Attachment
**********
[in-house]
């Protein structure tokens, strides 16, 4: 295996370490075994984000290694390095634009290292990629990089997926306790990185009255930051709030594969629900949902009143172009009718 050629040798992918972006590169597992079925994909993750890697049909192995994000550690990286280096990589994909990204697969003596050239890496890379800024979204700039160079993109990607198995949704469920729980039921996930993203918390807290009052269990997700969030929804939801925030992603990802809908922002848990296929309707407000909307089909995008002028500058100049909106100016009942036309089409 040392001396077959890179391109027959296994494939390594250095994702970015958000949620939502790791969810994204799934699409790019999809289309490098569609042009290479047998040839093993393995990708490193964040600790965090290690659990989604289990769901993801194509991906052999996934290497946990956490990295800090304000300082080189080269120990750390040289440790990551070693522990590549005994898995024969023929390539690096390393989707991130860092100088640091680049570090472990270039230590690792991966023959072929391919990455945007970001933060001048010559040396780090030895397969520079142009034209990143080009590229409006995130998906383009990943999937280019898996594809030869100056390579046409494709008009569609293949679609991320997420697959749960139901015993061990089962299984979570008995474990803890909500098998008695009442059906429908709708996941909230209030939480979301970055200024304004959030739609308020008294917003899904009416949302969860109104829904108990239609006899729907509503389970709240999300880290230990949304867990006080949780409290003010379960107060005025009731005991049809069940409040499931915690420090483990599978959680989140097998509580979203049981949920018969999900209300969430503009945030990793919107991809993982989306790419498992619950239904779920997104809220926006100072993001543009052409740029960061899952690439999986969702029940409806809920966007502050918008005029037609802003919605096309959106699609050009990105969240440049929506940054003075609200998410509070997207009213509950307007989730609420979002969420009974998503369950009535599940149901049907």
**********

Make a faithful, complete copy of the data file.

[in-house]
């Protein structure tokens, strides 16, 4: 295996370490075994984000290694390095634009290292990629990089997926306790990185009255930051709030594969629900949902009143172009009718 050629040798992918972006590169597992079925994909993750890697049909192995994000550690990286280096990589994909990204697969003596050239890496890379800024979204700039160079993109990607198995949704469920729980039921996930993203918390807290009052269990997700969030929804939801925030992603990802809908922002848990296929309707407000909307089909995008002028500058100049909106100016009942036309089409 040392001396077959890179391109027959296994494939390594250095994702970015958000949620939502790791969810994204799934699409790019999809289309490098569609042009290479047998040839093993393995990708490193964040600790965090290690659990989604289990769901993801194509991906052999996934290497946990956490990295800090304000300082080189080269120990750390040289440790990551070693522990590549005994898995024969023929390539690096390393989707991130860092100088640091680049570090472990270039230590690792991966023959072929391919990455945007970001933060001048010559040396780090030895397969520079142009034209990143080009590229409006995130998906383009990943999937280019898996594809030869100056390579046409494709008009569609293949679609991320997420697959749960139901015993061990089962299984979570008995474990803890909500098998008695009442059906429908709708996941909230209030939480979301970055200024304004959030739609308020008294917003899904009416949302969860109104829904108990239609006899729907509503389970709240999300880290230990949304867990006080949780409290003010379960107060005025009731005991049809069940409040499931915690420090483990599978959680989140097998509580979203049981949920018969999900209300969430503009945030990793919107991809993982989306790419498992619950239904779920997104809220926006100072993001543009052409740029960061899952690439999986969702029940409806809920966007502050918008005029037609802003919605096309959106699609050009990105969240440049929506940054003075609200998410509070997207009213509950307007989730609420979002969420009974998503369950009535599940149901049907």